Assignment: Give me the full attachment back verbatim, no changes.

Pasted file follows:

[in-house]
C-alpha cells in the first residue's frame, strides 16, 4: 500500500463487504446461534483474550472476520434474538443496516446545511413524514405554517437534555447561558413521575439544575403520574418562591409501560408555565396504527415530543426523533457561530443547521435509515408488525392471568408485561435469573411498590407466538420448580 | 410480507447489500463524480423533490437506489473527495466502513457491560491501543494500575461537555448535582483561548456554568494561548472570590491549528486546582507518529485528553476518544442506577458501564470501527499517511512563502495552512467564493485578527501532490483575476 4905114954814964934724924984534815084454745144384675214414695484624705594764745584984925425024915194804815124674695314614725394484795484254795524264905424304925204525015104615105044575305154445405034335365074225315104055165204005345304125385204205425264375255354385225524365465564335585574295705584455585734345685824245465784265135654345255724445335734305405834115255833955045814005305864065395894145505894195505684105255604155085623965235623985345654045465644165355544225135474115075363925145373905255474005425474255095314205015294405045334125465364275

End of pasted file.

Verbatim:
[in-house]
C-alpha cells in the first residue's frame, strides 16, 4: 500500500463487504446461534483474550472476520434474538443496516446545511413524514405554517437534555447561558413521575439544575403520574418562591409501560408555565396504527415530543426523533457561530443547521435509515408488525392471568408485561435469573411498590407466538420448580 | 410480507447489500463524480423533490437506489473527495466502513457491560491501543494500575461537555448535582483561548456554568494561548472570590491549528486546582507518529485528553476518544442506577458501564470501527499517511512563502495552512467564493485578527501532490483575476 4905114954814964934724924984534815084454745144384675214414695484624705594764745584984925425024915194804815124674695314614725394484795484254795524264905424304925204525015104615105044575305154445405034335365074225315104055165204005345304125385204205425264375255354385225524365465564335585574295705584455585734345685824245465784265135654345255724445335734305405834115255833955045814005305864065395894145505894195505684105255604155085623965235623985345654045465644165355544225135474115075363925145373905255474005425474255095314205015294405045334125465364275